WASHINGTON – If art is at least partly about versatility,then medalist,sculptor and cabinet maker Alexandre-Louis-Marie Charpentier was a true Renaissance man.
That's what visitors to the National Gallery of Art will discover in its new exhibit,“Alexandre-Louis-Marie Charpentier (1856-1909),” which features 58 works from the artist's career that showcase the variety of mediums he used to create his work.
“Charpentier was very experimental,” said Karen Y. Lemmey,the curator who organized the exhibit. “He was very interested in all types of materials and the bearing it had on his art.”
Beginning his career at 12,Charpentier served as an apprentice to a decorative engraver and studied how to design and engrave medals. As medals gained popularity in the late 19th century,he was commissioned to create coins commemorating historic events,such as the completion of the Eiffel Tower.
“His designs are sculptures about sculpture,” Lemmey said,pointing to Charpentier's medals depicting labor. “He often captured doctors,engineers,farmers and other workers in action,in order to show the importance of their work.”
Organized into four themes prominent in his career – maternity and children,labor,portraiture and decorative arts – this is the first full exhibit of Charpentier's works since his death and commemorates the 150th anniversary of his birth.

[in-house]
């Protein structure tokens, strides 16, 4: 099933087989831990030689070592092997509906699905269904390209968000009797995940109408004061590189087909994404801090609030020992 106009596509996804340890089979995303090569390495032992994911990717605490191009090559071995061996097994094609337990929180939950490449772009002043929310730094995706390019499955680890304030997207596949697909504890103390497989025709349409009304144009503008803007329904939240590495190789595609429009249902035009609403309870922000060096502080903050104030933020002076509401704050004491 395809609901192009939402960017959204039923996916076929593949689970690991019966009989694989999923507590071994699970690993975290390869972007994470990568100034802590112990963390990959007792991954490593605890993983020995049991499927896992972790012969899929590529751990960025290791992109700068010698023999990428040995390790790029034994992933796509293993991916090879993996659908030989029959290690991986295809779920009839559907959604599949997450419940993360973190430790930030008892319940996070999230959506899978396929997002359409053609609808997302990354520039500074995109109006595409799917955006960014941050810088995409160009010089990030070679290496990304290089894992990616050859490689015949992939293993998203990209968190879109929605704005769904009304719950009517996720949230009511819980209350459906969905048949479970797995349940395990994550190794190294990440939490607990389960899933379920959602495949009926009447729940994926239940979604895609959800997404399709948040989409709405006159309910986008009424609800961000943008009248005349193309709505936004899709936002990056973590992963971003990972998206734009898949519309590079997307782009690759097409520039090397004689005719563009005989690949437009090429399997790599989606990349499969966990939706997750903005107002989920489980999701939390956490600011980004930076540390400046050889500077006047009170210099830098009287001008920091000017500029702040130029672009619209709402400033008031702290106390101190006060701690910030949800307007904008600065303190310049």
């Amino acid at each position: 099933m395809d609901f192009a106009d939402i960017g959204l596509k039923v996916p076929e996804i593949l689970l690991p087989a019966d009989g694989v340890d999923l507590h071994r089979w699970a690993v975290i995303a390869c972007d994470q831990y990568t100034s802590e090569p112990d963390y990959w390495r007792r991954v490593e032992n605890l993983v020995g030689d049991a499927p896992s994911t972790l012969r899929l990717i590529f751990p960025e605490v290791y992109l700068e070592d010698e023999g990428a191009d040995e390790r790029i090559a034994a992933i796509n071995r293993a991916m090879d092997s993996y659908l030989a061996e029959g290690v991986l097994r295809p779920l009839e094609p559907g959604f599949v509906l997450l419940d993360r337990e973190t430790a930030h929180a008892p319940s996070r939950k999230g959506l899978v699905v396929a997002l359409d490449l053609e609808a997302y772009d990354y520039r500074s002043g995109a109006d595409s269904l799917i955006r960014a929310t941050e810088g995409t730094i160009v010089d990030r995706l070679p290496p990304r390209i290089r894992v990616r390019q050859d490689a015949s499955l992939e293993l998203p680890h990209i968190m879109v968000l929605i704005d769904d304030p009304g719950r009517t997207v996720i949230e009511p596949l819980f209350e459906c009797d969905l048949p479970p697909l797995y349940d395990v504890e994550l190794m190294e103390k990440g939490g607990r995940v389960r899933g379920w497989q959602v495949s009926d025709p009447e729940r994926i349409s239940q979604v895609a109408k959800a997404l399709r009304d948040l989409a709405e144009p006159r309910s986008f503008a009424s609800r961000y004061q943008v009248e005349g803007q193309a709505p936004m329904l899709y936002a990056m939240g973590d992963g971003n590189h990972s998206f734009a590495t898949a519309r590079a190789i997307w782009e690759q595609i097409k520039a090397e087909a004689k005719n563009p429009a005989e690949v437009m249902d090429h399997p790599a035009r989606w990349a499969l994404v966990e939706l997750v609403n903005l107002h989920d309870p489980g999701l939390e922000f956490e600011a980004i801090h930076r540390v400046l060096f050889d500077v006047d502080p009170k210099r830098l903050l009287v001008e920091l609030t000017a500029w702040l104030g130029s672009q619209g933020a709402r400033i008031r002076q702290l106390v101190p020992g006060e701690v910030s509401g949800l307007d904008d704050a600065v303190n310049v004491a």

Known for detail and intricacy in his moldings,Charpentier used models who were family or personal friends. Emile Zola,founder of the naturalist literary movement and a good friend,was depicted by Charpentier on several occasions,in several mediums.
Common materials Charpentier used include terracotta,bronze,wood,brass,iron,plaster,ebony and pâte de verre,glass granules mixed together and heated to create a waxy-appearing medium.
Charpentier had a deep relationship with the Parisian arts scene.
“He was intimately connected to the arts,especially theater,” Lemmey said. “We tried to capture that in the exhibit by displaying a leather playbill that he created.”
The artist didn't stop there. He used his medal background to experiment with sculpture and collaborate with other artists,including carpenters,lace makers,interior designers and architects. His works were displayed not only at the official Salon in Paris but also in avant-garde art circles in Brussels and Vienna.
According to Lemmey,Charpentier played a role in the art nouveau movement because of his willingness to collaborate with other artists. One piece in the exhibit,a working clock called “The Flight of Time,” was a partnership between furniture maker Tony Selmersheim and Charpentier.
In the early 1890s,Charpentier began to make decorative objects and furniture,taking his art to a new functional form.
“Charpentier was interested in taking low-relief sculpture and bringing it to objects one would live with,especially the interiors of the common household,” Lemmey said.
The products of this phase were items such as crumb brushes,door locks,coffee pots and creamers,all of which have intricate designs.
“The decorative arts gave Charpentier a new meaning to his art. Now people could pick his pieces up every day,and not only admire it,but use it,” Lemmey said.
The exhibit will run through Jan. 28 in the West Building of the National Gallery of Art. Lemmey said some of the items will be included in a retrospective of Charpentier's works in the Musée d’Orsay in Paris next year.